Every client I work with is different and with different needs. Just last week I built a capsule for a CEO, came up with some custom ideas for a client working in Senegal for the US Government, found out another CEO client is going to live in Paris for a year, I began helping a client revamp her image for a career change, and I started working with a former roadie turned flower farmer. The inside of my head is one big colorful three-ring circus of creativity filled with ideas, inspiration, bold colors, and moving imagery, and I love it. I get random client ideas at the wackiest of times, like the one time when I couldn’t sleep, I texted Mrs. Radiant at 11:30 at night that just said, “We’re adding red to your capsule!” thankfully she was up. The shower, I’ve found, is the best place to have that, aha moment of clarity while I am trying to solve particularly difficult client challenges, and I always make it a point to begin those texts to my clients by saying, “So, I was in the shower a few minutes ago and you were on my mind…” just to get a chuckle out of them.
My clients aren’t just different in terms of needs and lifestyles, each client also has different temperaments and personalities. Obviously, I know which clients I can text and joke with being on my mind in the shower and I know Mrs. Radiant is the same type of human tornado I am and would find it beyond hilarious and completely normal that in the middle of a bout of insomnia, I’d send a text like that. I’ve learned over the years which clients require a gentle touch and which I can push, which I can treat like friends and which I won’t develop that type of relationship. I’ve worked with some clients where it’s like pulling teeth to get them to give me any type of information that I can use no matter how many different ways I try to ask and others where I don’t just know about their lives, but I know about their cat, their newly shingled roof, their mother-in-law, and their second cousin’s dentist’s son who just got into Yale.
Then there are the thinkers. I love the thinkers. These are my people because, like them, I am a thinker too. Thinkers aren’t control freaks necessarily, yet they can be, but people who bring thoughtfulness and thoroughness to everything they do. It’s just their nature to commit fully and deeply. These are the clients that walk away benefitting the most from working with me because they see working with me as a journey of partnership where they are just as involved in the outcome as I am. They put their full trust in me and my expertise yet at the same time, don’t just see me as the person who is coming in to fix their problems. Like the parable about the man giving someone a fish, they want me to teach them how to fish.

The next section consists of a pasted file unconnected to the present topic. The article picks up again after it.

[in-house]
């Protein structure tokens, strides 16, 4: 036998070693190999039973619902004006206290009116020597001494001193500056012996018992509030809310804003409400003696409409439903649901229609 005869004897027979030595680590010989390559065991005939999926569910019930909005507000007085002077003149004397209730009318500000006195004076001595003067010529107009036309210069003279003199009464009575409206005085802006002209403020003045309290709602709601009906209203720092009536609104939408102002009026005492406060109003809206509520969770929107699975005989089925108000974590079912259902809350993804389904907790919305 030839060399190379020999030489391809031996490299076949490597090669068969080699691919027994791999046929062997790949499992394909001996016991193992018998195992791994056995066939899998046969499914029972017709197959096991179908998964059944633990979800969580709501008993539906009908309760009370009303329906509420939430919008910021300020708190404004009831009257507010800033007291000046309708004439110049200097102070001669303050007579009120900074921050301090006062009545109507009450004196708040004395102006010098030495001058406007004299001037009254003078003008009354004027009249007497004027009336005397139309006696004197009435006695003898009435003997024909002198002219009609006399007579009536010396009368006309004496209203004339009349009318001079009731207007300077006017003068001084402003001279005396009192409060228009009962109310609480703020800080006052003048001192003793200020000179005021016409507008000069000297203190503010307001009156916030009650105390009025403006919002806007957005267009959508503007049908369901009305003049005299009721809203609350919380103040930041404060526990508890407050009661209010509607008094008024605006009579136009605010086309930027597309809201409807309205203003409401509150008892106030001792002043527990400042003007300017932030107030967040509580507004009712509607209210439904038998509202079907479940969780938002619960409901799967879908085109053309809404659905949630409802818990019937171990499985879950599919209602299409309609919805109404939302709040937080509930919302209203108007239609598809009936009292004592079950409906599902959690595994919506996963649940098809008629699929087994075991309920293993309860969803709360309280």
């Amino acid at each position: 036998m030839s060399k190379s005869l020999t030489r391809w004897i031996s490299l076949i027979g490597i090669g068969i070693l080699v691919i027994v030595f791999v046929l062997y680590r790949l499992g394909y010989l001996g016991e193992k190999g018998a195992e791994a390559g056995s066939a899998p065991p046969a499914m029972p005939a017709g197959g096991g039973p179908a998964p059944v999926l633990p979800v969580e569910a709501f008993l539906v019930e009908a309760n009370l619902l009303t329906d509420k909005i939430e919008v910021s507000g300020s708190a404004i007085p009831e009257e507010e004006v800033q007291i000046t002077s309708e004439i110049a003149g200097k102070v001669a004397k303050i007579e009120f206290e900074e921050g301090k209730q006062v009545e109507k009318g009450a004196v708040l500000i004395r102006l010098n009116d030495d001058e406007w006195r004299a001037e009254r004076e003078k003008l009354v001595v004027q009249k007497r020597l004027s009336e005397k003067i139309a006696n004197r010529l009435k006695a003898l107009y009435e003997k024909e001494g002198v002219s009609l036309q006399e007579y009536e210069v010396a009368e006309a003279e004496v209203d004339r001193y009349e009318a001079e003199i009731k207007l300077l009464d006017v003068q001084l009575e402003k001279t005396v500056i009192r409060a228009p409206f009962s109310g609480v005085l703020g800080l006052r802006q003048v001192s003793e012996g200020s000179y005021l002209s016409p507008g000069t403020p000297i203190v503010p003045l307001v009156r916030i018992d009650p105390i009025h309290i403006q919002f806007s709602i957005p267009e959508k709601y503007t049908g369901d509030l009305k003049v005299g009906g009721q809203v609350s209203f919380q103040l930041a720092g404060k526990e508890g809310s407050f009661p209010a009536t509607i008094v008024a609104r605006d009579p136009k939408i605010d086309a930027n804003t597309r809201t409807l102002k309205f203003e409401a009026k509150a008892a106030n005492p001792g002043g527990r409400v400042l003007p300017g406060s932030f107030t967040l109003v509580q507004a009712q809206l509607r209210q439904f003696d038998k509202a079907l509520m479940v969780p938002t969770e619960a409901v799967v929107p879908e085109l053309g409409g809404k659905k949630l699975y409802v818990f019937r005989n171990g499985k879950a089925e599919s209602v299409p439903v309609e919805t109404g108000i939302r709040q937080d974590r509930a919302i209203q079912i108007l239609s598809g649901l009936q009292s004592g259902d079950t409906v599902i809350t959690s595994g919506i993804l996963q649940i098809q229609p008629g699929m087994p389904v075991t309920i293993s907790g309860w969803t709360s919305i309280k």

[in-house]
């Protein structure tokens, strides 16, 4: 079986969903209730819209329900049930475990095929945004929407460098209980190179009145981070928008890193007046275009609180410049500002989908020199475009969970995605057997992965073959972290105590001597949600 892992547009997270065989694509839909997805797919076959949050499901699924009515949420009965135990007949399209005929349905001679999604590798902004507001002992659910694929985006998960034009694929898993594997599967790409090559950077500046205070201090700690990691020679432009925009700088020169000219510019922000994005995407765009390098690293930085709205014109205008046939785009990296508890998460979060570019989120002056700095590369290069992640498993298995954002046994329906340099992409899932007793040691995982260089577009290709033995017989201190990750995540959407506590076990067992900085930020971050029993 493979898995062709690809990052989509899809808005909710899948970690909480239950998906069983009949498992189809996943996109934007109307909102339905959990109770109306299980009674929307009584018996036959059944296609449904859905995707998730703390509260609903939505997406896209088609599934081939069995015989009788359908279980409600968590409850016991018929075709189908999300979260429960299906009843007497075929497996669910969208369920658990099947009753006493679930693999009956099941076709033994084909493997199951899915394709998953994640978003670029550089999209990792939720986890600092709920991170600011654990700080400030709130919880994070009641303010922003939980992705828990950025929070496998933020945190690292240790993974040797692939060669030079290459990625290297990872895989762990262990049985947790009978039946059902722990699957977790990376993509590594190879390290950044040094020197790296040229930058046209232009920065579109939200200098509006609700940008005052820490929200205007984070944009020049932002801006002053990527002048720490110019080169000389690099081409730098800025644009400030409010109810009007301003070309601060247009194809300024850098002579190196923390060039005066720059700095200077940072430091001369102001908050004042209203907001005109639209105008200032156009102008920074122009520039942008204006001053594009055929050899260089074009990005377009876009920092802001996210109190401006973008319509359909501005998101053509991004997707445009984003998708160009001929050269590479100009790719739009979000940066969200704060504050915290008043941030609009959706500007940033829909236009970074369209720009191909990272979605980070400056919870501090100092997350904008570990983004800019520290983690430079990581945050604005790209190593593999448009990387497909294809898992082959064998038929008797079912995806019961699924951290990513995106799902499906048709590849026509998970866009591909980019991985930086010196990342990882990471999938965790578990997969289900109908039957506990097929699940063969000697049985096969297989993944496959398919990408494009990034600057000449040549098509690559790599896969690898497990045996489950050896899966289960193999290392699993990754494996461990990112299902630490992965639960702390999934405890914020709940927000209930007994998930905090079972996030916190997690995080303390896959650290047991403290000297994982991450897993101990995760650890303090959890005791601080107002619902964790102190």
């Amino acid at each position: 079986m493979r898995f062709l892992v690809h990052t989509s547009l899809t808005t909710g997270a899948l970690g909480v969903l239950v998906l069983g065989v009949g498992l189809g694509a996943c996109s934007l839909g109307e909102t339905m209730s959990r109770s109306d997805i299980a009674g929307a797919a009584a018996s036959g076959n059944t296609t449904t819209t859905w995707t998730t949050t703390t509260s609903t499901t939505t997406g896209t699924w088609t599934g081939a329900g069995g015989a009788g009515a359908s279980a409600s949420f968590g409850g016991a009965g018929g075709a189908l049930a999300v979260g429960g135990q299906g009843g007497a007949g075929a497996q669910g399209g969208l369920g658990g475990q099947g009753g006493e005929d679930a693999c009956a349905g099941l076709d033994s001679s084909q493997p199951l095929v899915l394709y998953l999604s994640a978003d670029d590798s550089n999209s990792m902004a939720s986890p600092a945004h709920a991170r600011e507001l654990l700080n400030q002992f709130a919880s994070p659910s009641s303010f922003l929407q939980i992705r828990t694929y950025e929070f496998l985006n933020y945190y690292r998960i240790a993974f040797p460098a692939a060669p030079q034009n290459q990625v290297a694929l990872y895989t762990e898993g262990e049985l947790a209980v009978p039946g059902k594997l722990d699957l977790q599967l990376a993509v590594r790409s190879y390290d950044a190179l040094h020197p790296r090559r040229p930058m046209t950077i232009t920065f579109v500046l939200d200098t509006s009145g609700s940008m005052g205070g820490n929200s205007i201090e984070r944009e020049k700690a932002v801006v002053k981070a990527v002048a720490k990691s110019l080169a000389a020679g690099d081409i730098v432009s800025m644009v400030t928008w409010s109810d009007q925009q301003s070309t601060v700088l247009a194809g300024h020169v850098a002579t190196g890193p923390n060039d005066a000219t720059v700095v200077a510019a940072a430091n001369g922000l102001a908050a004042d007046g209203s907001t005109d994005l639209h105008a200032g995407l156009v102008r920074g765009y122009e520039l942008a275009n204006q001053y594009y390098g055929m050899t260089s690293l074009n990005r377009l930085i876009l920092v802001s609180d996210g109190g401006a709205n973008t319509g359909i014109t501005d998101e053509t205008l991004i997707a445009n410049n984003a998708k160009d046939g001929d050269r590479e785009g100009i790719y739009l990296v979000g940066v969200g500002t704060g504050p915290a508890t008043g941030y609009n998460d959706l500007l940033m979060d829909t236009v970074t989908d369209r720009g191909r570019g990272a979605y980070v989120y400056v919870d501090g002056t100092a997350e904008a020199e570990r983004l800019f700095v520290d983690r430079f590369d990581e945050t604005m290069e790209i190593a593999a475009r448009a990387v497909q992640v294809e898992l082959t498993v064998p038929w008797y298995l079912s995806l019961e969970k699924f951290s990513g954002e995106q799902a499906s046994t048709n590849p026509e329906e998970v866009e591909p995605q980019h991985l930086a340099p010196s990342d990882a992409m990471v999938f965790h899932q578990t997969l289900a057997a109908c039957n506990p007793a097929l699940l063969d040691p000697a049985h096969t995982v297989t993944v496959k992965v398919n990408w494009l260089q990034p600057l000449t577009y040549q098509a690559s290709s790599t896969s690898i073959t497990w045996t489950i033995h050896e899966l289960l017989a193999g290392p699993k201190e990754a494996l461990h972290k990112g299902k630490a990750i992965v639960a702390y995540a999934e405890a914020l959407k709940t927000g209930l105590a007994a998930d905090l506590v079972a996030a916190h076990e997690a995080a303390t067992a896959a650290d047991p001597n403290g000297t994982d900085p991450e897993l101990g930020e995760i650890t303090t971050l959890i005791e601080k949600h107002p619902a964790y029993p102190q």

A new client of mine, I’ll give her the alias Mrs. Serene, has been a very long time blog reader of mine, so when we spoke for the first time, she knew all that I was about and there was a familiarity between us despite it being our first conversation. Of course, she knew a lot about me, thinkers pay attention. Prior to our virtual wardrobe review, clients have to fill out an intake form and prepare photographs. Mrs. Serene took this all very seriously and not only did this work diligently but took the time to think through what she was seeing in the photos of herself wearing her outfits and pre-analyzed the photos. She sent me an email ahead of time with her thoughts, questions, and observations. As a fellow thinker, I soaked it all up like a sponge. If you are a thinker too, this part just gave you the tingles.
By the time Mrs. Serene’s wardrobe review came, she had already been through her wardrobe who knows how many different ways and was more prepared than a Girl Scout. We got together on Zoom, I shared my screen so we could look at her wardrobe photos together and started with her oldest photos she took and ended with the newest. By the end, would you believe Mrs. Serene basically transformed her own damn wardrobe…by herself!?
I was shocked by what I saw, I mean, I knew she had committed but I didn’t realize how much she had thrown herself into this. It was impressive. How could someone who felt lost about her style just a few weeks earlier do it with basically no help?
I’m not talking she just ditched stuff, Mrs. Serene literally narrowed her wardrobe and, as a result, had more to wear, was looking at a closet that was more focused and easier to navigate, and could more clearly see what she did and didn’t need to add. By the end of our session, all I had was a small shopping list of odds and ends that I needed to find for her. These selections were so easy to identify that it was seconds after our session ended that I told her I loved these burgundy Margaux loafers for her.
When You Eliminate You Get More You More From Your Wardrobe